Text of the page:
Furthermore, Benaddi attempts to plead circumstantial evidence that Jarvis and Michael J's Pizzaria acted intentionally to discriminate based on her race. She states, "[t]he actions of [Jarvis and Michael J's Pizzaria] as alleged above had the purpose and effect of denying Plaintiff the same rights to make and enforce contracts as are enjoyed by white, non-Arab citizens in violation of Plaintiff's rights . . . ." (Doc. # 36 at ¶ 51). These allegations are not enough to raise a right to relief above the speculative level and, additionally, are only legal conclusions couched as factual allegations. The police report filed by Green that stated Benaddi threatened to blow up the Domino's store could be inferred as discriminatory, but this was filed later that day, and after the contract had been completed. (Id. at 5).

The third element, that the discrimination concerned the making and enforcing of contracts, is also not sufficiently pled. Benaddi contracted for and received pizza from Domino's, albeit one that was not satisfactory to her. (Id. at 3, 4, 5). Because Benaddi failed to allege sufficient facts as to the second and third elements, this Court grants the Motion as to Count II.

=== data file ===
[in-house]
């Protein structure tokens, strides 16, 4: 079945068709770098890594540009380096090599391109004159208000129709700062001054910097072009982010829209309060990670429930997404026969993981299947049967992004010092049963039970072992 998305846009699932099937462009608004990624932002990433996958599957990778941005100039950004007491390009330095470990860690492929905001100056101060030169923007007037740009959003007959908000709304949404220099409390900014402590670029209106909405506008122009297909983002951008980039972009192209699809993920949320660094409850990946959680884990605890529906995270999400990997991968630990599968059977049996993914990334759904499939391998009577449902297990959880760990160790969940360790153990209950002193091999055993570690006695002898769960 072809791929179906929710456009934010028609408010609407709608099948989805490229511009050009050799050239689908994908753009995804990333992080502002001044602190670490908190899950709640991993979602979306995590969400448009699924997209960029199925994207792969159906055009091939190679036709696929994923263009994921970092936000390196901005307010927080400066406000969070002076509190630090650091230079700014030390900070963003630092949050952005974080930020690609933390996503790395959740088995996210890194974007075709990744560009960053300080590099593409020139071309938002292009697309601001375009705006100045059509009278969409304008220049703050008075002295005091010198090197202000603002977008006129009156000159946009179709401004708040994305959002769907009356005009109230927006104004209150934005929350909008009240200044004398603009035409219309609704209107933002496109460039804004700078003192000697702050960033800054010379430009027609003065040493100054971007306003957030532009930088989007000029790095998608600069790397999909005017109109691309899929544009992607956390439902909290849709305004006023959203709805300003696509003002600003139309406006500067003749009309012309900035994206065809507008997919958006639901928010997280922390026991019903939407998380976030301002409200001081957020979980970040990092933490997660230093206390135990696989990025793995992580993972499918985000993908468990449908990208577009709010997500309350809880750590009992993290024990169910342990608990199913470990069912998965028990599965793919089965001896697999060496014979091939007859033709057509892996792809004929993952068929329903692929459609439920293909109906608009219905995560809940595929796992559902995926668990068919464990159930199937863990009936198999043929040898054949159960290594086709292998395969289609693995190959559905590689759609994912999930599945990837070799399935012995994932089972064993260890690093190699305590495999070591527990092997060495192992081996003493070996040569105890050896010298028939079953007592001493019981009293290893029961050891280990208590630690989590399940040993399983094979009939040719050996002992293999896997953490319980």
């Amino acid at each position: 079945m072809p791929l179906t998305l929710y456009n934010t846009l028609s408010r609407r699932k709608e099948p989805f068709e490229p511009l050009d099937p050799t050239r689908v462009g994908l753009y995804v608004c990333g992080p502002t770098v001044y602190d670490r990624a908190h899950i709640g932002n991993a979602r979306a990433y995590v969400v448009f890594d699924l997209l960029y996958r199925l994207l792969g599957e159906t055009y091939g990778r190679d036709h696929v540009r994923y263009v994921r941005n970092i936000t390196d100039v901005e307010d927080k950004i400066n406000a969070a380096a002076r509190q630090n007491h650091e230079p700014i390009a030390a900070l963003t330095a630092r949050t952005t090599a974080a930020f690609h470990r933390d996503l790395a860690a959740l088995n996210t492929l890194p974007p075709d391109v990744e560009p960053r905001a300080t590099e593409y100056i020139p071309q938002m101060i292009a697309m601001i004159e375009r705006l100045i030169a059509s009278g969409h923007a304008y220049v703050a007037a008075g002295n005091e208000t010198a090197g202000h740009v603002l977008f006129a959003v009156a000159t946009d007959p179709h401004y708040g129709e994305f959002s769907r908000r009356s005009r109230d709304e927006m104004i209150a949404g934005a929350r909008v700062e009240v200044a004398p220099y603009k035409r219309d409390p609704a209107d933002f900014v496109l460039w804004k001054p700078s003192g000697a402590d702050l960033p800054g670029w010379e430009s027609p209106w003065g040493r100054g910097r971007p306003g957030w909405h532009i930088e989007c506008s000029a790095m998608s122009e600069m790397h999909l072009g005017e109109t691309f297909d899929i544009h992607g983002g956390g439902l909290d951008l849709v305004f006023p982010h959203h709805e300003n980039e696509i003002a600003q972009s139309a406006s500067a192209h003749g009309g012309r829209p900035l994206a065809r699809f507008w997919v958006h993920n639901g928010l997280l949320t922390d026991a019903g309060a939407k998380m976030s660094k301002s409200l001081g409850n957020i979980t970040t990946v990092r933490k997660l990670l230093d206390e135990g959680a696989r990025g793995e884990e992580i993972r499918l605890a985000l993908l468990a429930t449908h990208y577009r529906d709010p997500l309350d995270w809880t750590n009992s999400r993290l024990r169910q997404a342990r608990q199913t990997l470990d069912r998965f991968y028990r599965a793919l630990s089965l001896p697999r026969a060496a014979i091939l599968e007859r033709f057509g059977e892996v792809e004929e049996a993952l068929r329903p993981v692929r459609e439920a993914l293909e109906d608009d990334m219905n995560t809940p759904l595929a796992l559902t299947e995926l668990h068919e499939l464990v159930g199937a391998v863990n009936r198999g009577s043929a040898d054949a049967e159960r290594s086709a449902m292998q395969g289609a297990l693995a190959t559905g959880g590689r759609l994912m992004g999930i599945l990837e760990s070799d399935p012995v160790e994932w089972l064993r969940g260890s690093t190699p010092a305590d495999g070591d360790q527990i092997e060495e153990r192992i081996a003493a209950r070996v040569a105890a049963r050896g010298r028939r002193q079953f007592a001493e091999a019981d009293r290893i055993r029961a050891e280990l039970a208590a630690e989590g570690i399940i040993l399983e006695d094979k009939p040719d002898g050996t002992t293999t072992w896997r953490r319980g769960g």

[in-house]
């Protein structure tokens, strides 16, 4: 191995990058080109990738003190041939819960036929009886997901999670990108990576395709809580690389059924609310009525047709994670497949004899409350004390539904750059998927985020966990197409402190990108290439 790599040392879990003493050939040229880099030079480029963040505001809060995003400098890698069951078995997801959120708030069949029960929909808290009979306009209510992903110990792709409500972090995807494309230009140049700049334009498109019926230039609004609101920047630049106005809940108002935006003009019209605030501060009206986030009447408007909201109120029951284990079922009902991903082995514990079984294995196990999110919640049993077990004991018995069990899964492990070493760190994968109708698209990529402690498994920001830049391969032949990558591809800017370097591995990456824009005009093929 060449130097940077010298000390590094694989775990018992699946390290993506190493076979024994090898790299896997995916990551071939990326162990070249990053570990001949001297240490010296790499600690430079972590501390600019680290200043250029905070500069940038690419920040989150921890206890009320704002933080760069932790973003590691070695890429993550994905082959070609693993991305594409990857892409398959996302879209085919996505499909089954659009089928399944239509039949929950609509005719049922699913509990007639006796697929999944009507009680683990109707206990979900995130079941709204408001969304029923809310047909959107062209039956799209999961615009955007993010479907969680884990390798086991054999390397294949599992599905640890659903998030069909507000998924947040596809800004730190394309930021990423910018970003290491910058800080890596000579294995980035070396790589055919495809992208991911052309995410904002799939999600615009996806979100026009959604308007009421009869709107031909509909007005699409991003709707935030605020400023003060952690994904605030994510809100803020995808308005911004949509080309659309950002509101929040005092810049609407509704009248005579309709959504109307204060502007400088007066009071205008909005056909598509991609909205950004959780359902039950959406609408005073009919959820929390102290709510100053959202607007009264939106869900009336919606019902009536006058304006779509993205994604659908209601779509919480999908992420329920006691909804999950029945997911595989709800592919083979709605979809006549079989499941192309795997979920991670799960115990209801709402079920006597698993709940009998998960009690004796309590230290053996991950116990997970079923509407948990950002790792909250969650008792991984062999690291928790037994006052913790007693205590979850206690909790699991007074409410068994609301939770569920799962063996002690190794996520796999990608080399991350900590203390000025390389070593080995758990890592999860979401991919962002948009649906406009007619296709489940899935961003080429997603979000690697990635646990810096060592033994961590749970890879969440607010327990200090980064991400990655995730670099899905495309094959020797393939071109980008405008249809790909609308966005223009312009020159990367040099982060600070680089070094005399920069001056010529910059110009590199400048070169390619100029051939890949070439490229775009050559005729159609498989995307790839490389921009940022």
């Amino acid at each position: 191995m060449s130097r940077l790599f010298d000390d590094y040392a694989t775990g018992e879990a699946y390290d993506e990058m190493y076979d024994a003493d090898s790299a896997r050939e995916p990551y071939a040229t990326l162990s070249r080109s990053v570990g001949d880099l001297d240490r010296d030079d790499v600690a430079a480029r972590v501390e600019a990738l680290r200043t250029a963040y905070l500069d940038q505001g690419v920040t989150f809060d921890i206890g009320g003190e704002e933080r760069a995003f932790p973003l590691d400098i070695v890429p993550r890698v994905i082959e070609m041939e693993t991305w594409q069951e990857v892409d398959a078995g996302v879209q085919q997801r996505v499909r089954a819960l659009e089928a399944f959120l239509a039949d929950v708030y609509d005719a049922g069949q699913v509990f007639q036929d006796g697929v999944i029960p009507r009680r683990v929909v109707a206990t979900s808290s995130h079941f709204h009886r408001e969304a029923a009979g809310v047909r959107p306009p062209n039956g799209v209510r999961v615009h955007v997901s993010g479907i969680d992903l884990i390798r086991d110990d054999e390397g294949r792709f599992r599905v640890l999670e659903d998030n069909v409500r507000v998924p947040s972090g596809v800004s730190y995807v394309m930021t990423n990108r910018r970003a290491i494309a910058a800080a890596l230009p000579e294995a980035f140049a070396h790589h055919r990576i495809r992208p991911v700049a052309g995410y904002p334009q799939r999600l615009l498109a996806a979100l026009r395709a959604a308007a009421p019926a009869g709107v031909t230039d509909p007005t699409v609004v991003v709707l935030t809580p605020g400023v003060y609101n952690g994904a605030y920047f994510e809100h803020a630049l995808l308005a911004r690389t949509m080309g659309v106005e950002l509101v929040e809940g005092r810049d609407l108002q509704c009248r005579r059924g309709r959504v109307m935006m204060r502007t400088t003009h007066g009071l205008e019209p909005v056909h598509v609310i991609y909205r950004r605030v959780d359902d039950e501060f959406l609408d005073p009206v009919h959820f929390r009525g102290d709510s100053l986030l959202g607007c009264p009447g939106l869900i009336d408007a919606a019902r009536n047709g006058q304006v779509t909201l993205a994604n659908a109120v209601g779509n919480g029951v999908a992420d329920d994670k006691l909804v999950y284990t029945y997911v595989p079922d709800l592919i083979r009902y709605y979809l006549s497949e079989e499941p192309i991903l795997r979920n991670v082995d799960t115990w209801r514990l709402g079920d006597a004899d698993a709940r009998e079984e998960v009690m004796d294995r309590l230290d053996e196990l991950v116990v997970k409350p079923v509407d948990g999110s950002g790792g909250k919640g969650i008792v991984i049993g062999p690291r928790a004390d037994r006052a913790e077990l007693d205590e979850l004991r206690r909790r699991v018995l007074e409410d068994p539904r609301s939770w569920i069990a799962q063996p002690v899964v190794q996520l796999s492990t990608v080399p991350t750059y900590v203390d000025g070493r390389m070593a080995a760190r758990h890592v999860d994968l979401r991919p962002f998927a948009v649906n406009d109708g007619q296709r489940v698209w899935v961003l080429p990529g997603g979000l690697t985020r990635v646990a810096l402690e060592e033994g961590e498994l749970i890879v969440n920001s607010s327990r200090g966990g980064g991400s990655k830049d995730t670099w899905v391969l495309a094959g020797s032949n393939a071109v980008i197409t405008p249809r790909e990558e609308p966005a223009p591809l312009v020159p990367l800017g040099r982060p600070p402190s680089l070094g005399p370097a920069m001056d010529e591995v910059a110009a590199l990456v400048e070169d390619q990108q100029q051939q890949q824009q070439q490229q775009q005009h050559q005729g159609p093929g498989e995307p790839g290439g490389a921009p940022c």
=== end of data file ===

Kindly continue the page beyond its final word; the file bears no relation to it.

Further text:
C. Counts III , IV, V, VI

Because the Court has dismissed the federal claims, the Court declines to exercise supplemental jurisdiction over the state law claims and remands those claims to state court. See Hicks v. Moore, 422 F.3d 1246, 1255 n.8 (11th Cir. 2005) ("We allow the district court to exercise its discretion, under the Gibbs doctrine, to decide whether or not to consider Plaintiff's state-law claims . . . ."). See Baggett v. First Nat'l Bank of Gainesville, 117 F.3d 1342, 1353 (11th Cir. 1997)("State courts, not federal courts, should be the final arbiters of state law."); Holder v. Gualtieri, No. 8:14-cv-3052-T-33TGW, 2016 U.S. Dist. LEXIS 57382, at *38 (M.D. Fla. Apr. 29, 2016)("principles of judicial economy, fairness, convenience, and comity weigh in favor of having [a plaintiff's state law claims] decided by a state court.").